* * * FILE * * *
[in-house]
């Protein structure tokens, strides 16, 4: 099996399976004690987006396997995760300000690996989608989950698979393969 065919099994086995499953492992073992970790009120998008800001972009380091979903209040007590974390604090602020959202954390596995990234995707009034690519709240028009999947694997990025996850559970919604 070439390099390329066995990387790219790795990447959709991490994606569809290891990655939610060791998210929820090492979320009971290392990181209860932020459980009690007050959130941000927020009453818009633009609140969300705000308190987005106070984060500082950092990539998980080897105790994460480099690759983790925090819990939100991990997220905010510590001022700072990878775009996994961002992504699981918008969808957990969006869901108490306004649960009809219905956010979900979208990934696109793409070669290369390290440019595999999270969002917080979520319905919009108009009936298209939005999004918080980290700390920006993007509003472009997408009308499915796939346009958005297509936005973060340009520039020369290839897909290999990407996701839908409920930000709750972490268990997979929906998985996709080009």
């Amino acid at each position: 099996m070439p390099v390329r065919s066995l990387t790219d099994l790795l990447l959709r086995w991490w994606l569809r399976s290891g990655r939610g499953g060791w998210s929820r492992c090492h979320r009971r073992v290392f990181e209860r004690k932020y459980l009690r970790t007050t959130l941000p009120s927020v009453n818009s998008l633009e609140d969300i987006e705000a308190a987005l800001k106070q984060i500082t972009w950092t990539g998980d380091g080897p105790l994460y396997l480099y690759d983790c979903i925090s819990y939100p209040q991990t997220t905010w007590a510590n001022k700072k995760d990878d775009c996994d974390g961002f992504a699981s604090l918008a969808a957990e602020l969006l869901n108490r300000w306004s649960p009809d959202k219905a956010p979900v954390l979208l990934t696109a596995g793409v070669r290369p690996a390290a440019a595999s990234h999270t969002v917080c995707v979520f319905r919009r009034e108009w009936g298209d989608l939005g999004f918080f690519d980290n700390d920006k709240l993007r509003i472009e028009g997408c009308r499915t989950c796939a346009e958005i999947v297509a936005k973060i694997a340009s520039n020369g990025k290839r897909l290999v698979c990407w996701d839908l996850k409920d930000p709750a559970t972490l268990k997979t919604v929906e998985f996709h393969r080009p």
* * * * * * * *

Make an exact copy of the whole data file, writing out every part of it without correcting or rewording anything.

[in-house]
């Protein structure tokens, strides 16, 4: 099996399976004690987006396997995760300000690996989608989950698979393969 065919099994086995499953492992073992970790009120998008800001972009380091979903209040007590974390604090602020959202954390596995990234995707009034690519709240028009999947694997990025996850559970919604 070439390099390329066995990387790219790795990447959709991490994606569809290891990655939610060791998210929820090492979320009971290392990181209860932020459980009690007050959130941000927020009453818009633009609140969300705000308190987005106070984060500082950092990539998980080897105790994460480099690759983790925090819990939100991990997220905010510590001022700072990878775009996994961002992504699981918008969808957990969006869901108490306004649960009809219905956010979900979208990934696109793409070669290369390290440019595999999270969002917080979520319905919009108009009936298209939005999004918080980290700390920006993007509003472009997408009308499915796939346009958005297509936005973060340009520039020369290839897909290999990407996701839908409920930000709750972490268990997979929906998985996709080009």
């Amino acid at each position: 099996m070439p390099v390329r065919s066995l990387t790219d099994l790795l990447l959709r086995w991490w994606l569809r399976s290891g990655r939610g499953g060791w998210s929820r492992c090492h979320r009971r073992v290392f990181e209860r004690k932020y459980l009690r970790t007050t959130l941000p009120s927020v009453n818009s998008l633009e609140d969300i987006e705000a308190a987005l800001k106070q984060i500082t972009w950092t990539g998980d380091g080897p105790l994460y396997l480099y690759d983790c979903i925090s819990y939100p209040q991990t997220t905010w007590a510590n001022k700072k995760d990878d775009c996994d974390g961002f992504a699981s604090l918008a969808a957990e602020l969006l869901n108490r300000w306004s649960p009809d959202k219905a956010p979900v954390l979208l990934t696109a596995g793409v070669r290369p690996a390290a440019a595999s990234h999270t969002v917080c995707v979520f319905r919009r009034e108009w009936g298209d989608l939005g999004f918080f690519d980290n700390d920006k709240l993007r509003i472009e028009g997408c009308r499915t989950c796939a346009e958005i999947v297509a936005k973060i694997a340009s520039n020369g990025k290839r897909l290999v698979c990407w996701d839908l996850k409920d930000p709750a559970t972490l268990k997979t919604v929906e998985f996709h393969r080009p």